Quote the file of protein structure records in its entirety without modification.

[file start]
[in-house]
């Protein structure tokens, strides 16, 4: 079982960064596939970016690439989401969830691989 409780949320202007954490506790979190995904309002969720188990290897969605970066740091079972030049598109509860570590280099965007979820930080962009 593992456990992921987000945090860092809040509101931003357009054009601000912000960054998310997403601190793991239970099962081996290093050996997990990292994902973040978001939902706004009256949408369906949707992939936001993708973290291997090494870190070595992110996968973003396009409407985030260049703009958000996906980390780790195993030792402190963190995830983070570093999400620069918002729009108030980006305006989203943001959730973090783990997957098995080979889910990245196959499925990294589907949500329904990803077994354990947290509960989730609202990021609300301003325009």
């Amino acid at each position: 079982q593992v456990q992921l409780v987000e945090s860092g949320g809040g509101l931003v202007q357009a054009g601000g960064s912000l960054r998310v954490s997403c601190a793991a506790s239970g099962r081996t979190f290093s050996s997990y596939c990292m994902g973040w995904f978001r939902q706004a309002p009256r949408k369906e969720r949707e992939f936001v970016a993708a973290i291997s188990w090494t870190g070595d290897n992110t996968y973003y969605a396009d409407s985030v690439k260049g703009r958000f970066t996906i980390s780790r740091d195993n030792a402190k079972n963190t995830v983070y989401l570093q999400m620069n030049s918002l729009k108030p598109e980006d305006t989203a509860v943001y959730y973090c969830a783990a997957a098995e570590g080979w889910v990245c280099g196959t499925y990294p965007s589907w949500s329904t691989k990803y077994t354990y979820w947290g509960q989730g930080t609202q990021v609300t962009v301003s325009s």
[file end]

[in-house]
């Protein structure tokens, strides 16, 4: 079982960064596939970016690439989401969830691989 409780949320202007954490506790979190995904309002969720188990290897969605970066740091079972030049598109509860570590280099965007979820930080962009 593992456990992921987000945090860092809040509101931003357009054009601000912000960054998310997403601190793991239970099962081996290093050996997990990292994902973040978001939902706004009256949408369906949707992939936001993708973290291997090494870190070595992110996968973003396009409407985030260049703009958000996906980390780790195993030792402190963190995830983070570093999400620069918002729009108030980006305006989203943001959730973090783990997957098995080979889910990245196959499925990294589907949500329904990803077994354990947290509960989730609202990021609300301003325009």
């Amino acid at each position: 079982q593992v456990q992921l409780v987000e945090s860092g949320g809040g509101l931003v202007q357009a054009g601000g960064s912000l960054r998310v954490s997403c601190a793991a506790s239970g099962r081996t979190f290093s050996s997990y596939c990292m994902g973040w995904f978001r939902q706004a309002p009256r949408k369906e969720r949707e992939f936001v970016a993708a973290i291997s188990w090494t870190g070595d290897n992110t996968y973003y969605a396009d409407s985030v690439k260049g703009r958000f970066t996906i980390s780790r740091d195993n030792a402190k079972n963190t995830v983070y989401l570093q999400m620069n030049s918002l729009k108030p598109e980006d305006t989203a509860v943001y959730y973090c969830a783990a997957a098995e570590g080979w889910v990245c280099g196959t499925y990294p965007s589907w949500s329904t691989k990803y077994t354990y979820w947290g509960q989730g930080t609202q990021v609300t962009v301003s325009s």